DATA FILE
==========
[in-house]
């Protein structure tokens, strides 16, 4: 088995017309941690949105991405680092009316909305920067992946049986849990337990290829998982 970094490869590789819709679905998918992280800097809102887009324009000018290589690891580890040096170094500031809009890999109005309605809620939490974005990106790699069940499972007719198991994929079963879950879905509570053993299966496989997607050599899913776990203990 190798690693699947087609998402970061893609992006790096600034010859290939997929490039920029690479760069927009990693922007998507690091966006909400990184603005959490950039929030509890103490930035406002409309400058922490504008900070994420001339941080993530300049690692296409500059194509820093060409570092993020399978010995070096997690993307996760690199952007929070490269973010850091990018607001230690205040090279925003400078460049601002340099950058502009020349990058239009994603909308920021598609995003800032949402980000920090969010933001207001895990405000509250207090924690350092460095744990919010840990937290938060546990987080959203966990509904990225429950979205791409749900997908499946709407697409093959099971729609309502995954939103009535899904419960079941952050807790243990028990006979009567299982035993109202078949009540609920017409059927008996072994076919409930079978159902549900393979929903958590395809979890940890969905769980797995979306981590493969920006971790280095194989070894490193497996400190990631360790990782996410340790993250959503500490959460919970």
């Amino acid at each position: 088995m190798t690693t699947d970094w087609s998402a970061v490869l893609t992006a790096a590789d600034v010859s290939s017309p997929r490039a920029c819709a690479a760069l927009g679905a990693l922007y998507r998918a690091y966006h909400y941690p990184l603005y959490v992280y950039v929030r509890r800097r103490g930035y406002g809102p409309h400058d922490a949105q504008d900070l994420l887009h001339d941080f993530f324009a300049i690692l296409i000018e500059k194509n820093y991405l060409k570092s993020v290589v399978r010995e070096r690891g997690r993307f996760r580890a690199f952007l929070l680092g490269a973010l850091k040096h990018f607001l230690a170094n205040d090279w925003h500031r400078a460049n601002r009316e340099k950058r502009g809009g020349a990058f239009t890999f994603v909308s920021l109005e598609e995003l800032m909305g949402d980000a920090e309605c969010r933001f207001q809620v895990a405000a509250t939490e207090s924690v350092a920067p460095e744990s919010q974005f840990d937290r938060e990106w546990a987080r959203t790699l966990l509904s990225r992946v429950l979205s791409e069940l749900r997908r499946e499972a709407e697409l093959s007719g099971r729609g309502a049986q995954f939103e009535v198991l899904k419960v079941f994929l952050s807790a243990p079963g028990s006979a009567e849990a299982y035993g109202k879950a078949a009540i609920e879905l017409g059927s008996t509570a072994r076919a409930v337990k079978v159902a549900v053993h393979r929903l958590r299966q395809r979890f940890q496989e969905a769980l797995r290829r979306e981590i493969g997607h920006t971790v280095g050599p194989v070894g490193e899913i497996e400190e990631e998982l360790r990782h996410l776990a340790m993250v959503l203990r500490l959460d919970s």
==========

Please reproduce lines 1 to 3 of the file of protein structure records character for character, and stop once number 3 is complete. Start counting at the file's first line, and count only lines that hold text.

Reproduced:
[in-house]
């Protein structure tokens, strides 16, 4: 088995017309941690949105991405680092009316909305920067992946049986849990337990290829998982 970094490869590789819709679905998918992280800097809102887009324009000018290589690891580890040096170094500031809009890999109005309605809620939490974005990106790699069940499972007719198991994929079963879950879905509570053993299966496989997607050599899913776990203990 190798690693699947087609998402970061893609992006790096600034010859290939997929490039920029690479760069927009990693922007998507690091966006909400990184603005959490950039929030509890103490930035406002409309400058922490504008900070994420001339941080993530300049690692296409500059194509820093060409570092993020399978010995070096997690993307996760690199952007929070490269973010850091990018607001230690205040090279925003400078460049601002340099950058502009020349990058239009994603909308920021598609995003800032949402980000920090969010933001207001895990405000509250207090924690350092460095744990919010840990937290938060546990987080959203966990509904990225429950979205791409749900997908499946709407697409093959099971729609309502995954939103009535899904419960079941952050807790243990028990006979009567299982035993109202078949009540609920017409059927008996072994076919409930079978159902549900393979929903958590395809979890940890969905769980797995979306981590493969920006971790280095194989070894490193497996400190990631360790990782996410340790993250959503500490959460919970």
């Amino acid at each position: 088995m190798t690693t699947d970094w087609s998402a970061v490869l893609t992006a790096a590789d600034v010859s290939s017309p997929r490039a920029c819709a690479a760069l927009g679905a990693l922007y998507r998918a690091y966006h909400y941690p990184l603005y959490v992280y950039v929030r509890r800097r103490g930035y406002g809102p409309h400058d922490a949105q504008d900070l994420l887009h001339d941080f993530f324009a300049i690692l296409i000018e500059k194509n820093y991405l060409k570092s993020v290589v399978r010995e070096r690891g997690r993307f996760r580890a690199f952007l929070l680092g490269a973010l850091k040096h990018f607001l230690a170094n205040d090279w925003h500031r400078a460049n601002r009316e340099k950058r502009g809009g020349a990058f239009t890999f994603v909308s920021l109005e598609e995003l800032m909305g949402d980000a920090e309605c969010r933001f207001q809620v895990a405000a509250t939490e207090s924690v350092a920067p460095e744990s919010q974005f840990d937290r938060e990106w546990a987080r959203t790699l966990l509904s990225r992946v429950l979205s791409e069940l749900r997908r499946e499972a709407e697409l093959s007719g099971r729609g309502a049986q995954f939103e009535v198991l899904k419960v079941f994929l952050s807790a243990p079963g028990s006979a009567e849990a299982y035993g109202k879950a078949a009540i609920e879905l017409g059927s008996t509570a072994r076919a409930v337990k079978v159902a549900v053993h393979r929903l958590r299966q395809r979890f940890q496989e969905a769980l797995r290829r979306e981590i493969g997607h920006t971790v280095g050599p194989v070894g490193e899913i497996e400190e990631e998982l360790r990782h996410l776990a340790m993250v959503l203990r500490l959460d919970s």